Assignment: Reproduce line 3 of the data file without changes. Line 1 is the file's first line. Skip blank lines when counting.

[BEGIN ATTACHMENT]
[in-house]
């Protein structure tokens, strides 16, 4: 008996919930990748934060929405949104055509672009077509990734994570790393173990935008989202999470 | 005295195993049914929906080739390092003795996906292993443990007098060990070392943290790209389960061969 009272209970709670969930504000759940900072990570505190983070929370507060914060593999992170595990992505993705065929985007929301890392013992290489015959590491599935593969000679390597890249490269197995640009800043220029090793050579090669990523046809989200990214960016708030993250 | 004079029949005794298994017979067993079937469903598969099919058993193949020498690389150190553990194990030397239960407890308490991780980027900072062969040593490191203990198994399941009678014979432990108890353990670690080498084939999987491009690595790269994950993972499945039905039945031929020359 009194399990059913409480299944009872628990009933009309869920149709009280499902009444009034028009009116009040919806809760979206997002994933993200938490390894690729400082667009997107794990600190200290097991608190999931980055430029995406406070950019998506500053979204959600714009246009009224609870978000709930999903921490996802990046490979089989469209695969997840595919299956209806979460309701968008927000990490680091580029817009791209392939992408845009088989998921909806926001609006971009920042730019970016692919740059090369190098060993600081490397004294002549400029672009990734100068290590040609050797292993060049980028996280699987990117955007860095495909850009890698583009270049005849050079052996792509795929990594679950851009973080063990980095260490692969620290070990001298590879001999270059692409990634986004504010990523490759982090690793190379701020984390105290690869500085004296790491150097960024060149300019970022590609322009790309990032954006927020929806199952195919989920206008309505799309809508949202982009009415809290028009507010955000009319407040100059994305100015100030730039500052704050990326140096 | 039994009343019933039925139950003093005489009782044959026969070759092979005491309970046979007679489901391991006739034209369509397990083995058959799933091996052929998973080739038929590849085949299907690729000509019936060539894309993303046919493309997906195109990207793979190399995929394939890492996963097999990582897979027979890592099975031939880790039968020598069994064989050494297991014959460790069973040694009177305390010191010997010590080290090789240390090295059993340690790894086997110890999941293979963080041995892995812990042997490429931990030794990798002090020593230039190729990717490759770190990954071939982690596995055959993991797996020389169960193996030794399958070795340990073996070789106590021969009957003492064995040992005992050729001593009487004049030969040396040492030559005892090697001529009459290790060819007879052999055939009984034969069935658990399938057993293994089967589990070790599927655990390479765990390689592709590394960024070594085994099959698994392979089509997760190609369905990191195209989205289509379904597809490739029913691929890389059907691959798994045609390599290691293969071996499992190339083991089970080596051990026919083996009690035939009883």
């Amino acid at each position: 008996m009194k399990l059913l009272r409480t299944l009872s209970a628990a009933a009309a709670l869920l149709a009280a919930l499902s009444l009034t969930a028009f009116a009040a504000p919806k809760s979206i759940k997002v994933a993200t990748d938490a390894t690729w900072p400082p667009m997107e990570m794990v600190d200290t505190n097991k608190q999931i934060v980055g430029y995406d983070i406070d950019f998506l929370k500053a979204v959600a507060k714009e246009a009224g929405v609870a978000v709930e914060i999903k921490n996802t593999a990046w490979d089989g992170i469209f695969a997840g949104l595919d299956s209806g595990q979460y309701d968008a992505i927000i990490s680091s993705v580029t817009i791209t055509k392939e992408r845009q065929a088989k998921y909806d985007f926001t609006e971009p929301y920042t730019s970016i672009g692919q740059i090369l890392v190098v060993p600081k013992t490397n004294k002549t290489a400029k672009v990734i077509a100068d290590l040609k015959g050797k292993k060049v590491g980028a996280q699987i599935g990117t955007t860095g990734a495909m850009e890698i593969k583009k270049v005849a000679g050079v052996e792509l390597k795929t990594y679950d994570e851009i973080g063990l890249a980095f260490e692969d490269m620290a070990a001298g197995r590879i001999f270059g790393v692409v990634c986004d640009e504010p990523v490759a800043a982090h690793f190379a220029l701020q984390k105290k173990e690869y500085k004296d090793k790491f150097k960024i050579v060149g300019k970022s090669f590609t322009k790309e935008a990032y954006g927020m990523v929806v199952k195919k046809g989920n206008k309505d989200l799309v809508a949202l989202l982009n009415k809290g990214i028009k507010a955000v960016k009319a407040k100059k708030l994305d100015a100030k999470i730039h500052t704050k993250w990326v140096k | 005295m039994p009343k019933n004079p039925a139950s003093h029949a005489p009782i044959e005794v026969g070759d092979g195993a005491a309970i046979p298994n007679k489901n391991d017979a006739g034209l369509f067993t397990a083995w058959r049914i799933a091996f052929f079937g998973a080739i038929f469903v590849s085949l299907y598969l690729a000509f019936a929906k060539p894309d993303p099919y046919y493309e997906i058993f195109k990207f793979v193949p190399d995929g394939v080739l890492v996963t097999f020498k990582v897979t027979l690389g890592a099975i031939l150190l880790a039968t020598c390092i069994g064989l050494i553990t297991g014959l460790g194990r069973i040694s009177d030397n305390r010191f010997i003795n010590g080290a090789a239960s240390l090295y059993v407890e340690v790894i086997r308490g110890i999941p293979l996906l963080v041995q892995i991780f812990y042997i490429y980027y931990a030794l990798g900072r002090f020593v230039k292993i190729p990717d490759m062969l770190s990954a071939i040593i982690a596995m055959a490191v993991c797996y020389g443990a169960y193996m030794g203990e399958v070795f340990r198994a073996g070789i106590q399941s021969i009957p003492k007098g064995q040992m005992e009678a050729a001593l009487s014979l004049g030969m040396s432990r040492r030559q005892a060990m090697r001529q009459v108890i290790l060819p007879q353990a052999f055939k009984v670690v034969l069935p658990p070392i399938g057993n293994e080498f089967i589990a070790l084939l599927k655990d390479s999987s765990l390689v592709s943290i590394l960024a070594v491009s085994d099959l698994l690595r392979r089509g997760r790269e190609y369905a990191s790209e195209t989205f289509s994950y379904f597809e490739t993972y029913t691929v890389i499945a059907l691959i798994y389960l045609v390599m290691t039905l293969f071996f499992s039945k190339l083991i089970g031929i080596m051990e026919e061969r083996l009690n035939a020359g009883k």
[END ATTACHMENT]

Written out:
């Amino acid at each position: 008996m009194k399990l059913l009272r409480t299944l009872s209970a628990a009933a009309a709670l869920l149709a009280a919930l499902s009444l009034t969930a028009f009116a009040a504000p919806k809760s979206i759940k997002v994933a993200t990748d938490a390894t690729w900072p400082p667009m997107e990570m794990v600190d200290t505190n097991k608190q999931i934060v980055g430029y995406d983070i406070d950019f998506l929370k500053a979204v959600a507060k714009e246009a009224g929405v609870a978000v709930e914060i999903k921490n996802t593999a990046w490979d089989g992170i469209f695969a997840g949104l595919d299956s209806g595990q979460y309701d968008a992505i927000i990490s680091s993705v580029t817009i791209t055509k392939e992408r845009q065929a088989k998921y909806d985007f926001t609006e971009p929301y920042t730019s970016i672009g692919q740059i090369l890392v190098v060993p600081k013992t490397n004294k002549t290489a400029k672009v990734i077509a100068d290590l040609k015959g050797k292993k060049v590491g980028a996280q699987i599935g990117t955007t860095g990734a495909m850009e890698i593969k583009k270049v005849a000679g050079v052996e792509l390597k795929t990594y679950d994570e851009i973080g063990l890249a980095f260490e692969d490269m620290a070990a001298g197995r590879i001999f270059g790393v692409v990634c986004d640009e504010p990523v490759a800043a982090h690793f190379a220029l701020q984390k105290k173990e690869y500085k004296d090793k790491f150097k960024i050579v060149g300019k970022s090669f590609t322009k790309e935008a990032y954006g927020m990523v929806v199952k195919k046809g989920n206008k309505d989200l799309v809508a949202l989202l982009n009415k809290g990214i028009k507010a955000v960016k009319a407040k100059k708030l994305d100015a100030k999470i730039h500052t704050k993250w990326v140096k | 005295m039994p009343k019933n004079p039925a139950s003093h029949a005489p009782i044959e005794v026969g070759d092979g195993a005491a309970i046979p298994n007679k489901n391991d017979a006739g034209l369509f067993t397990a083995w058959r049914i799933a091996f052929f079937g998973a080739i038929f469903v590849s085949l299907y598969l690729a000509f019936a929906k060539p894309d993303p099919y046919y493309e997906i058993f195109k990207f793979v193949p190399d995929g394939v080739l890492v996963t097999f020498k990582v897979t027979l690389g890592a099975i031939l150190l880790a039968t020598c390092i069994g064989l050494i553990t297991g014959l460790g194990r069973i040694s009177d030397n305390r010191f010997i003795n010590g080290a090789a239960s240390l090295y059993v407890e340690v790894i086997r308490g110890i999941p293979l996906l963080v041995q892995i991780f812990y042997i490429y980027y931990a030794l990798g900072r002090f020593v230039k292993i190729p990717d490759m062969l770190s990954a071939i040593i982690a596995m055959a490191v993991c797996y020389g443990a169960y193996m030794g203990e399958v070795f340990r198994a073996g070789i106590q399941s021969i009957p003492k007098g064995q040992m005992e009678a050729a001593l009487s014979l004049g030969m040396s432990r040492r030559q005892a060990m090697r001529q009459v108890i290790l060819p007879q353990a052999f055939k009984v670690v034969l069935p658990p070392i399938g057993n293994e080498f089967i589990a070790l084939l599927k655990d390479s999987s765990l390689v592709s943290i590394l960024a070594v491009s085994d099959l698994l690595r392979r089509g997760r790269e190609y369905a990191s790209e195209t989205f289509s994950y379904f597809e490739t993972y029913t691929v890389i499945a059907l691959i798994y389960l045609v390599m290691t039905l293969f071996f499992s039945k190339l083991i089970g031929i080596m051990e026919e061969r083996l009690n035939a020359g009883k």